About 20 percent of astronauts suffer from post-flight orthostatic hypotension, loss of consciousness resulting from insufficient blood flow to the brain, or presyncope, the symptoms sometimes experienced prior to fainting, such as dizziness, lightheadedness or vertigo, blurred or tunnel vision, nausea, headache or sweating. To better understand how weightlessness affects the body's autonomic function, a group of investigators led by Dr. Janice Meck will evaluate astronauts before launch, on landing day and three days after landing. The study will compare pre- and post-flight changes in responses of veins to drugs which cause the veins to dilate or constrict. The group is also looking at changes in nitric oxide production. To date, the effects of space flight nitric oxide physiology and its modulation of blood pressure has not received extensive study.
Janice Meck, Ph.D.
NASA Johnson Space Center
There is still a significant number of astronauts at Johnson Space Center who suffer from postflight orthostatic hypotension and presyncope. The mandatory use of fluid loading with salt tablets and water, anti-gravity suits and the liquid cooling garment has not eliminated the problem.
A growing body of evidence suggests that there are major physiological systems that become dysfunctional as a result of space flight. The degree of dysfunction varies from minimal to severe. Several studies have provided evidence that autonomic function is impaired during and after space flight. Additional factors such as local factors could also be involved.
An area that has not been studied in humans is the effect of space flight on nitric oxide physiology and its modulation of blood pressure. The study proposed in this application will continue the pursuit of mechanisms of autonomic dysfunction in presyncopal astronauts. In addition, it will begin to elucidate changes in nitric oxide production and the resulting effects on the cardiovascular system.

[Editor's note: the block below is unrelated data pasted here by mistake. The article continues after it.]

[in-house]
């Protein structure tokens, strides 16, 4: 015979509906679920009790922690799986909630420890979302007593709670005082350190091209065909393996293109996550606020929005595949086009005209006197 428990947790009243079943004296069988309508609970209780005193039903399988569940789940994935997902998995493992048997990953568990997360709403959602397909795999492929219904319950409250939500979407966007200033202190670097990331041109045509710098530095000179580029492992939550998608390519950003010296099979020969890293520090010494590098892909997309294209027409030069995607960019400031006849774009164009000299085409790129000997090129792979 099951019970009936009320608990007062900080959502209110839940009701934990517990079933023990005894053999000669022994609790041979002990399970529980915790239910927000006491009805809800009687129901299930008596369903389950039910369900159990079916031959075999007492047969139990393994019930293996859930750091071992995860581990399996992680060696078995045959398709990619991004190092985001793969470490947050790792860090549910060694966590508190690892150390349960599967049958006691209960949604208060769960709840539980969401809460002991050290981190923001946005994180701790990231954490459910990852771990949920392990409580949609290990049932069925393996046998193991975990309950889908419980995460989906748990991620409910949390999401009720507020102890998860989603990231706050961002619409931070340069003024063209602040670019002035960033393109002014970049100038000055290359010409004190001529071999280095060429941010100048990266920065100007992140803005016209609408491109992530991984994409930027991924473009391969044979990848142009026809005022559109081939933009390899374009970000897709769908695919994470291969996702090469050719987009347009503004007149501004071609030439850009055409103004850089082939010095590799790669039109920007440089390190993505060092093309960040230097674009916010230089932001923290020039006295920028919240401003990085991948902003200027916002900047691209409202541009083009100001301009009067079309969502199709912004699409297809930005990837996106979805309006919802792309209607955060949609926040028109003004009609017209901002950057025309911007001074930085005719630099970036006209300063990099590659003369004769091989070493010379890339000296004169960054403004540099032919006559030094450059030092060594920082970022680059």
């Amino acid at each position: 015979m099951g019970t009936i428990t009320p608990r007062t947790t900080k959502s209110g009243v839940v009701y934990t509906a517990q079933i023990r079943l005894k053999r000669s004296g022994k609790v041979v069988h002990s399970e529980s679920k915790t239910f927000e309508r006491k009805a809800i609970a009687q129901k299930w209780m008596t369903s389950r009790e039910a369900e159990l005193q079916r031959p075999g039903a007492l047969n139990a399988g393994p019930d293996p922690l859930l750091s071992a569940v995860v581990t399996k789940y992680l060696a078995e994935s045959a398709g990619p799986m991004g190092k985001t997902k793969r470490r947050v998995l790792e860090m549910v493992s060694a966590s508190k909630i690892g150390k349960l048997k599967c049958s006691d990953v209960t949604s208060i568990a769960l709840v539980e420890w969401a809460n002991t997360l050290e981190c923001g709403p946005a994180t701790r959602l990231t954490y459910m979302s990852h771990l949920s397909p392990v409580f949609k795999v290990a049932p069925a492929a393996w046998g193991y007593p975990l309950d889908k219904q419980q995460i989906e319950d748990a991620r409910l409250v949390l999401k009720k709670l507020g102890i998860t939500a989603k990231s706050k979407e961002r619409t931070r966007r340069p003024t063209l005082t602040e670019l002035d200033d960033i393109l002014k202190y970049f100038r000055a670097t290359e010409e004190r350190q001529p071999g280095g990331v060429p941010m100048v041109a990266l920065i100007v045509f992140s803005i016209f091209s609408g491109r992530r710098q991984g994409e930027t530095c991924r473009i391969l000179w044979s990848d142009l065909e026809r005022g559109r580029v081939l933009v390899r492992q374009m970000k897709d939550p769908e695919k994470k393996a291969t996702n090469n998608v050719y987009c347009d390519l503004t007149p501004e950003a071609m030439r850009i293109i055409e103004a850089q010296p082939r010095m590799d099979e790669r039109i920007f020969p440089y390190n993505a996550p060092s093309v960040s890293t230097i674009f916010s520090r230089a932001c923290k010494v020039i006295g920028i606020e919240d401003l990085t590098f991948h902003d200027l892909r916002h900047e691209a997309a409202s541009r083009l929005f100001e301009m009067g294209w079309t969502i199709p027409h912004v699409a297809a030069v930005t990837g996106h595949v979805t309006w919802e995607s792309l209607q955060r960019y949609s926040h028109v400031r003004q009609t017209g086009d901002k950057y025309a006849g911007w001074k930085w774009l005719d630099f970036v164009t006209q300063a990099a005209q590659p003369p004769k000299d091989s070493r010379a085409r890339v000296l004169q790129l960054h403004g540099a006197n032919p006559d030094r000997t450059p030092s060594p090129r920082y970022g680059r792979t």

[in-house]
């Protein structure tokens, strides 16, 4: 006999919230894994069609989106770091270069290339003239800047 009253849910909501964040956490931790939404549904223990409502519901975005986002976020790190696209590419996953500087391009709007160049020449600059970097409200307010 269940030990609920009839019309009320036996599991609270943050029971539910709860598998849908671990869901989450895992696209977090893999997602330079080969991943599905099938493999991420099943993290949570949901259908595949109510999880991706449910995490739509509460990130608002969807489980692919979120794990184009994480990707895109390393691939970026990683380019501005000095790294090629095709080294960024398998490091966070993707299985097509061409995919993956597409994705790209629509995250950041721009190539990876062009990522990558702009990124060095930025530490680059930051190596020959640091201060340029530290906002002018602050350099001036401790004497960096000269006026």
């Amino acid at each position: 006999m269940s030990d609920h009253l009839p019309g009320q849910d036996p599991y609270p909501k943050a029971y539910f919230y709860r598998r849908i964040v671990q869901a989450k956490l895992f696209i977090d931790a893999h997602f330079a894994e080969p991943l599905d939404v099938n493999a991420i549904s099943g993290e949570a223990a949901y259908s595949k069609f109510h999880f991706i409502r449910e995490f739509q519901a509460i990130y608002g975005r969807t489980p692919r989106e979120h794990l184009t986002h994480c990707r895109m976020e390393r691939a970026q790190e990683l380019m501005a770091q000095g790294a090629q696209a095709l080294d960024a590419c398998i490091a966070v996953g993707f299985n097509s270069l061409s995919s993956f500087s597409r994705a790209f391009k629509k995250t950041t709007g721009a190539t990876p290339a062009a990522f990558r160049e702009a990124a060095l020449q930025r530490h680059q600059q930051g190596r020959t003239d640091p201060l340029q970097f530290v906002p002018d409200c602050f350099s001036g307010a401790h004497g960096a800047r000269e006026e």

This study will not have inflight measurements. All procedures will be performed before launch, on landing day and three days after landing. The study has two specific aims: 1). to compare preflight to postflight changes in responses of veins to adrenergic agonists between presyncopal and nonpresyncopal astronauts, and; 2). to compare preflight to postflight changes in nitric oxide levels, inducible nitric oxide synthase messenger RNA and protein, cell adhesion molecules associated with endothelial activation, responses to acetylcholine with and without nitric oxide synthase inhibition, and reactive hyperemia responses in the brachial artery, the arm, and the popliteal artery in the leg between presyncopal and nonpresyncopal astronauts. Presyncopal and nonpresyncopal astronauts will be defined by their ability to complete a ten-minute upright tilt test on landing day.